Flirting again with the girl next door.
Miss Miggs gleans twenty tales to store.

Ten o'clock. The town grows brisk;
Down the main street motors whisk;
Jinkers, carts and farmers' drays
Stop at shops and go their ways;
In soleman talk with the town surveyor
Comes Mr Mullinger, our mayor,
Pausing at doors for a friendly chat;
He bows, he smiles, he lifts his hat…
Now a brisker rush and a sudden din:
'That's her!' And the city train comes in.

by Clarence Michael James Stanislaus Dennis.

The Shut-Eye Train

Come, my little one, with me!
There are wondrous sights to see
As the evening shadows fall;
In your pretty cap and gown,
Don't detain
The Shut-Eye train -
"Ting-a-ling!" the bell it goeth,
"Toot-toot!" the whistle bloweth,
And we hear the warning call:
"All aboard for Shut-Eye Town!"

Over hill and over plain
Soon will speed the Shut-Eye train!
Through the blue where bloom the stars
And the Mother Moon looks down
We'll away
To land of Fay -
Oh, the sights that we shall see there!
Come, my little one, with me there -
'T is a goodly train of cars -
All aboard for Shut-Eye Town!

Swifter than a wild bird's flight,
Through the realms of fleecy light
We shall speed and speed away!
Let the Night in envy frown -
What care we
How wroth she be!
To the Balow-land above us,
To the Balow-folk who love us,
Let us hasten while we may -
All aboard for Shut-Eye Town!

Shut-Eye Town is passing fair -
Golden dreams await us there;
We shall dream those dreams, my dear,
Till the Mother Moon goes down -
See unfold
Delights untold!
And in those mysterious places
We shall see beloved faces
And beloved voices hear
In the grace of Shut-Eye Town.

Heavy are your eyes, my sweet,
Weary are your little feet -
Nestle closer up to me
In your pretty cap and gown;
Don't detain
The Shut-Eye train!
"Ting-a-ling!" the bell it goeth,
"Toot-toot!" the whistle bloweth
Oh, the sights that we shall see!
All aboard for Shut-Eye Town!

by Eugene Field.

A Ballad Of Burial

If down here I chance to die,
Solemnly I beg you take
All that is left of "I"
To the Hills for old sake's sake,
Pack me very thoroughly
In the ice that used to slake
Pegs I drank when I was dry --
This observe for old sake's sake.

To the railway station hie,
There a single ticket take
For Umballa -- goods-train -- I
Shall not mind delay or shake.
I shall rest contentedly
Spite of clamor coolies make;
Thus in state and dignity
Send me up for old sake's sake.

Next the sleepy Babu wake,
Book a Kalka van "for four."
Few, I think, will care to make
Journeys with me any more
As they used to do of yore.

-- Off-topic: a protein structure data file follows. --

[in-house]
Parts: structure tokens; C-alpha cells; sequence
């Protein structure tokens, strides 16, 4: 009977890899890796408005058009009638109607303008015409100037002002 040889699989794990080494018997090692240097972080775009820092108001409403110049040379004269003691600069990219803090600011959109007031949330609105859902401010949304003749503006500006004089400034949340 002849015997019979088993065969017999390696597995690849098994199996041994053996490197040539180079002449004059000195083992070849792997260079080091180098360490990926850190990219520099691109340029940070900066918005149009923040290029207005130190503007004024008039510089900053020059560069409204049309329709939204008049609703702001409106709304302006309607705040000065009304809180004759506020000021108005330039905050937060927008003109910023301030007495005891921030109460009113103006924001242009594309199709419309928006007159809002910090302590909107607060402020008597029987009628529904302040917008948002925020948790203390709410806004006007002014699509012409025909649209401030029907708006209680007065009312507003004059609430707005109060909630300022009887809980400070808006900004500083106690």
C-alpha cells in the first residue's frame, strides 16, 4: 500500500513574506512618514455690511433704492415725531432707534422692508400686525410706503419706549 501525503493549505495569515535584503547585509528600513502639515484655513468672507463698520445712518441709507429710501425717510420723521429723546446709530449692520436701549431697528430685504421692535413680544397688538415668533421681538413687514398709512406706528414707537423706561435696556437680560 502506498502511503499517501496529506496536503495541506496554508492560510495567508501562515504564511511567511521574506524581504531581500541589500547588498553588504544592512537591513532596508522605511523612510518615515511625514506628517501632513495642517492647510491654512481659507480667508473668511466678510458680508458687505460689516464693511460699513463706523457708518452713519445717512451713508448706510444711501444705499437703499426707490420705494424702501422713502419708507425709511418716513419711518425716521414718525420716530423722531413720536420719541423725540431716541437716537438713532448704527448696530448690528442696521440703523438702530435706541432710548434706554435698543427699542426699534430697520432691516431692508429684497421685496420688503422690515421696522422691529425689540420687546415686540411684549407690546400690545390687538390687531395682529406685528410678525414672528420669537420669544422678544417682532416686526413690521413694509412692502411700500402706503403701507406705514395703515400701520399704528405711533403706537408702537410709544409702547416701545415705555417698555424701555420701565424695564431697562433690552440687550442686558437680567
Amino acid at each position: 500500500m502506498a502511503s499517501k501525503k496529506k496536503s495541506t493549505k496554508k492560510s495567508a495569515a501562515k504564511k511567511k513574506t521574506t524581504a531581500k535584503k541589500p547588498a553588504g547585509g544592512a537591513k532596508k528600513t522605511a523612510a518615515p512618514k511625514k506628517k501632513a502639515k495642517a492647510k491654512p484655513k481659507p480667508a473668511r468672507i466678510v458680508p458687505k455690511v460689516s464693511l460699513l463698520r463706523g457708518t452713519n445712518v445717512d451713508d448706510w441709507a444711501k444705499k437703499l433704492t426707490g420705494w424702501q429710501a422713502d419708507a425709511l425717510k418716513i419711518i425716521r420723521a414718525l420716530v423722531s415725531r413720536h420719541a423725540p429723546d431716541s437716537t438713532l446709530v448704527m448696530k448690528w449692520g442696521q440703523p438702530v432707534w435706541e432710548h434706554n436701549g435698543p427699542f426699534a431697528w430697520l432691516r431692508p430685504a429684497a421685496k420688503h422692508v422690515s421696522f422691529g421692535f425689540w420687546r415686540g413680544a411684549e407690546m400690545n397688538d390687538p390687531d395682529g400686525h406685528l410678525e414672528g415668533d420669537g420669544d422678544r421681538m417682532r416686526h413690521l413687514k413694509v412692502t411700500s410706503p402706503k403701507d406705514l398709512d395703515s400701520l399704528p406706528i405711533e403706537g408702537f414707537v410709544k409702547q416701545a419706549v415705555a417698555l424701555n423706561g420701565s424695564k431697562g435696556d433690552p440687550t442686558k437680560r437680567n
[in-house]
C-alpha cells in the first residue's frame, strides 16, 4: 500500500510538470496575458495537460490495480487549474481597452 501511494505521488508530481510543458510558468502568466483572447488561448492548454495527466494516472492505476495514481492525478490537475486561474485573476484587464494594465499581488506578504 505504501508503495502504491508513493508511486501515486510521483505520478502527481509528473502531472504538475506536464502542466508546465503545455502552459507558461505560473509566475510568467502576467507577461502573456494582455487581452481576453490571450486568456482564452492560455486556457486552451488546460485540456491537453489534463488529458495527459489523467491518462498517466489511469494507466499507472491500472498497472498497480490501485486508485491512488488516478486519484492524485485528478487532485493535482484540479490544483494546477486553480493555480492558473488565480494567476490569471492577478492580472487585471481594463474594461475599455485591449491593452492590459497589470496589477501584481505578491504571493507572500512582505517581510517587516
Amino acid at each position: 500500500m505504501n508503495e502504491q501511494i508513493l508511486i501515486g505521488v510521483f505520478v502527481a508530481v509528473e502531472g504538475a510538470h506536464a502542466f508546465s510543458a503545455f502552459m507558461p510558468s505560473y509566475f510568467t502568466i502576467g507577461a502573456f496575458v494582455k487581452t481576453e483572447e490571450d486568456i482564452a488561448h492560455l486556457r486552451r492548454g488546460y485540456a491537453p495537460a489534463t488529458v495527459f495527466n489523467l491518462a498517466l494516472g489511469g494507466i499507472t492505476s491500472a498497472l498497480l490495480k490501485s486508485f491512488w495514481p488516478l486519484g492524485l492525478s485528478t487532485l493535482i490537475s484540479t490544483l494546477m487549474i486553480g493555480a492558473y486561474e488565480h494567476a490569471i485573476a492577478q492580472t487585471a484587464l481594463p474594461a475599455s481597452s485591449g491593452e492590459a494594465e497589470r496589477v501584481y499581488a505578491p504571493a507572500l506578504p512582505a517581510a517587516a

I shall need a "special" break --
Thing I never took before --
Get me one for old sake's sake.

After that -- arrangements make.
No hotel will take me in,
And a bullock's back would break
'Neath the teak and leaden skin
Tonga ropes are frail and thin,
Or, did I a back-seat take,
In a tonga I might spin, --
Do your best for old sake's sake.

After that -- your work is done.
Recollect a Padre must
Mourn the dear departed one --
Throw the ashes and the dust.
Don't go down at once. I trust
You will find excuse to "snake
Three days' casual on the bust."
Get your fun for old sake's sake.

I could never stand the Plains.
Think of blazing June and May
Think of those September rains
Yearly till the Judgment Day!
I should never rest in peace,
I should sweat and lie awake.
Rail me then, on my decease,
To the Hills for old sake's sake.

by Rudyard Kipling.

The Railway Bridge Of The Silvery Tay

Beautiful Railway Bridge of the Silvery Tay!
With your numerous arches and pillars in so grand array
And your central girders, which seem to the eye
To be almost towering to the sky.
The greatest wonder of the day,
And a great beautification to the River Tay,
Most beautiful to be seen,
Near by Dundee and the Magdalen Green.

Beautiful Railway Bridge of the Silvery Tay!
That has caused the Emperor of Brazil to leave
His home far away, incognito in his dress,
And view thee ere he passed along en route to Inverness.

Beautiful Railway Bridge of the Silvery Tay!
The longest of the present day
That has ever crossed o'er a tidal river stream,
Most gigantic to be seen,
Near by Dundee and the Magdalen Green.

Beautiful Railway Bridge of the Silvery Tay!
Which will cause great rejoicing on the opening day
And hundreds of people will come from far away,
Also the Queen, most gorgeous to be seen,
Near by Dundee and the Magdalen Green.

Beautiful Railway Bridge of the Silvery Tay!
And prosperity to Provost Cox, who has given
Thirty thousand pounds and upwards away
In helping to erect the Bridge of the Tay,